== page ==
"What cost justice?" Today in The Boston Globe, columnist Steve Bailey has an op-ed that begins, "The state's Supreme Judicial Court, the oldest appellate court in the Western Hemisphere, was in session yesterday in the magnificently restored John Adams Courthouse at Government Center. Chief Justice Margaret Marshall and the six other justices peppered attorneys with questions about yet another insurance company that - no surprise here - didn't want to pay yet another claim. But that is not our story today. Instead, our story is about the 104-year-old courthouse itself, and about the increasingly contentious - and expensive - legal battle that could add tens of millions of dollars in cost to Margie Marshall's fabulous but already pricey monument to justice."
Posted at 09:14 AM by Howard Bashman
"Legal experts weigh death penalty reform; State's chief justice wants appellate judges to handle most of the review process; But others are not so certain that is the best solution": This article appears today in The Los Angeles Times.
The Sacramento Bee reports today that "Death penalty cases piling up; Chief justice says it's time to open review process to lower courts."
And in The San Jose Mercury News, Howard Mintz reports that "Death penalty system is a mess, legal experts tell Calif. panel; Experts confer on failings in state system."
"O'Malley wants to expand DNA testing; Governor to seek bill for sampling of arrestees": The Baltimore Sun today contains an article that begins, "Taking aim at Maryland's high violent crime rate, Gov. Martin O'Malley announced yesterday that he would seek legislation to expand DNA sampling to people arrested for violent crimes and burglaries."
And The Washington Post reports today that "O'Malley Wants DNA Database Expanded; Samples Would Be Taken From Those Arrested for, Not Just Convicted of, Crimes."
"Wiretaps Are Cut Over Unpaid Bills": Today in The Washington Post, Dan Eggen has an article that begins, "Telecommunications companies have repeatedly cut off FBI access to wiretaps of alleged terrorists and criminal suspects because the bureau did not pay its phone bills, according to the results of an audit released yesterday."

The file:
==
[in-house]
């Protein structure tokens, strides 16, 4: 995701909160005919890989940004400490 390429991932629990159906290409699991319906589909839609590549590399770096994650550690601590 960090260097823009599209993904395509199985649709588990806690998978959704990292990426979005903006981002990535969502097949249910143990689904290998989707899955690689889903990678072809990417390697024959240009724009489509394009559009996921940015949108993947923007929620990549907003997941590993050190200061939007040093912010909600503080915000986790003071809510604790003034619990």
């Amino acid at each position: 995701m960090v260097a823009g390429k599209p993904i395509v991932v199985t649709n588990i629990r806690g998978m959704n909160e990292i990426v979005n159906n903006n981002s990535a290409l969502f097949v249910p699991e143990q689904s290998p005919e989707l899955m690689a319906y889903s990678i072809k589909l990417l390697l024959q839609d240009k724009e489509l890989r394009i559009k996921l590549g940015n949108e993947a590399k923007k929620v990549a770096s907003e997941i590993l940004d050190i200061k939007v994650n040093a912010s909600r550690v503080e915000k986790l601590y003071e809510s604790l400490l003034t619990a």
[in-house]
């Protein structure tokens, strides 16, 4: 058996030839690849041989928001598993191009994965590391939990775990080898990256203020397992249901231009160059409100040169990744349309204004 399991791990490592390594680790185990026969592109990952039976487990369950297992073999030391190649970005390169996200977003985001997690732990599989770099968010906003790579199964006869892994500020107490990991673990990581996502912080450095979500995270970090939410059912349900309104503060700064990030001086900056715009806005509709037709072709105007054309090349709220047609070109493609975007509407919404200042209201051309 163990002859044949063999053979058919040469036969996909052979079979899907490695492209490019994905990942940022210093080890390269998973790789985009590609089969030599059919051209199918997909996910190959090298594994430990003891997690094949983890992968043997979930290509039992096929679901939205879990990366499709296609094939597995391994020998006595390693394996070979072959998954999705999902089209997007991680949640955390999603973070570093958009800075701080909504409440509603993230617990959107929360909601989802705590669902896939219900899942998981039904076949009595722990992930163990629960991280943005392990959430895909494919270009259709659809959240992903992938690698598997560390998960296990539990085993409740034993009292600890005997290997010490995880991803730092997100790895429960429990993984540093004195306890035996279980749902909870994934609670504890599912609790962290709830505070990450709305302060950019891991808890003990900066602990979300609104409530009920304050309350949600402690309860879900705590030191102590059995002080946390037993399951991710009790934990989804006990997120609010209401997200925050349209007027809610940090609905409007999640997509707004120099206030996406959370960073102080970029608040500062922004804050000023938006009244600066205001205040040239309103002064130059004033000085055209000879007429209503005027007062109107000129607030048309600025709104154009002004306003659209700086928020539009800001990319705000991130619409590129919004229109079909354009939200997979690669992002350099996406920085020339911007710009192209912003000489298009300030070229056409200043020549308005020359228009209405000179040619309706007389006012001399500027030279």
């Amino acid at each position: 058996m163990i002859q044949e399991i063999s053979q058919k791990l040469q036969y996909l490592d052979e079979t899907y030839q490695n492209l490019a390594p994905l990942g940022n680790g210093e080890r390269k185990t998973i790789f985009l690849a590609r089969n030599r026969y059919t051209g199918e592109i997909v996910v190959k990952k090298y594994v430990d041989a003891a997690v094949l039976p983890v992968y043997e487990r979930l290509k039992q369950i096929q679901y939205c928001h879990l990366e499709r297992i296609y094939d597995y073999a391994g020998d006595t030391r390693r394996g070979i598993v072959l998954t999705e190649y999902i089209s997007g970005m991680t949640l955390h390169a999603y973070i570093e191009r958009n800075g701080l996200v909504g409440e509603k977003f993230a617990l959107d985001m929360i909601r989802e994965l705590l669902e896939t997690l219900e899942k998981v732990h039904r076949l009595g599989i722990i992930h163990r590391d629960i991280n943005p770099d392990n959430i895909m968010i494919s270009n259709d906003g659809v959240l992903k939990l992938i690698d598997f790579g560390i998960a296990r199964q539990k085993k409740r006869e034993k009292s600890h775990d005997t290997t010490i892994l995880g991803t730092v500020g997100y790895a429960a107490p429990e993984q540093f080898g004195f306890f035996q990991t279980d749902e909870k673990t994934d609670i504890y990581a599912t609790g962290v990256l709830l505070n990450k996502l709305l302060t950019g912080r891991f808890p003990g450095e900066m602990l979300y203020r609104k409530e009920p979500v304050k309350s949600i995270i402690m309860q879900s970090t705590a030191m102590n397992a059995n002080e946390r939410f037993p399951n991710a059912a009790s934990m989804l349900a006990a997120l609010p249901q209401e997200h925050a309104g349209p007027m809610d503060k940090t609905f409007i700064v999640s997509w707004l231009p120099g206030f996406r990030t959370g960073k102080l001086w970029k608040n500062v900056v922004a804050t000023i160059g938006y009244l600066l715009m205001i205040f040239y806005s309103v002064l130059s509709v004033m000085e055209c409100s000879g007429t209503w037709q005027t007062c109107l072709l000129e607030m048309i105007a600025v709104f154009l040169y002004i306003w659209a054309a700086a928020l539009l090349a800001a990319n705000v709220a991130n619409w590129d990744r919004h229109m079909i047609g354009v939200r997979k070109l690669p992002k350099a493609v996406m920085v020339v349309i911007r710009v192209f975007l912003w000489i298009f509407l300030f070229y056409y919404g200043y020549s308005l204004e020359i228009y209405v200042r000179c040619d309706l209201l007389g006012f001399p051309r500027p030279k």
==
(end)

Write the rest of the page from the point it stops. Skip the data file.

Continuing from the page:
And USA Today contains a front page article headlined "Audit: FBI's lapse in paying phone bill snips wiretaps."
"Failed bar exam-taker apologizes to gays": This article appeared yesterday in The Boston Herald.
The Associated Press reports that "Suit over bar exam query dropped; Man alters view on same-sex marriage."
"Jurors testify about claims of racism": Today's edition of The Boston Globe contains an article that begins, "Jurors who convicted a black trash collector in 2006 of raping and murdering a white fashion writer on Cape Cod hurled allegations yesterday of racism and inappropriate behavior in an extraordinary court hearing held to determine whether bias tainted the verdict."
The Boston Herald reports today that "Jurors deny bias fueled verdict; Truro murder trial scrutinized."
The Cape Cod Times reports that "Jurors in McCowen trial grilled."
And The New York Times reports that "Jurors in a Cape Cod Murder Case Testify About Racial Remarks."
"A Different 'Right to Life'": Today in The Wall Street Journal, Steven Walker, co-founder of the Abigail Alliance for Better Access to Developmental Drugs, has an op-ed that begins, "Today the Supreme Court will consider a petition to hear a case raising profound issues regarding the right of individuals to make their own health-care decisions."
Posted at 08:04 AM by Howard Bashman
"Judge Kent all smiles back at Galveston court": The Galveston County Daily News today contains an article that begins, "U.S. District Judge Samuel B. Kent was upbeat and unfailingly polite Thursday when he returned to the Galveston bench. Kent had served a four-month suspension starting in September after his case manager filed a sexual-harassment complaint in May, accusing Kent of touching her in ways she didn't want."
Posted at 07:54 AM by Howard Bashman
"Pay Hikes for U.S. Judges Challenged; New research questions flight from bench and efficacy of pay increases": The National Law Journal provides this report, which suggests that Law Professor Eric Posner opposes a pay hike for his dad.
Posted at 07:50 AM by Howard Bashman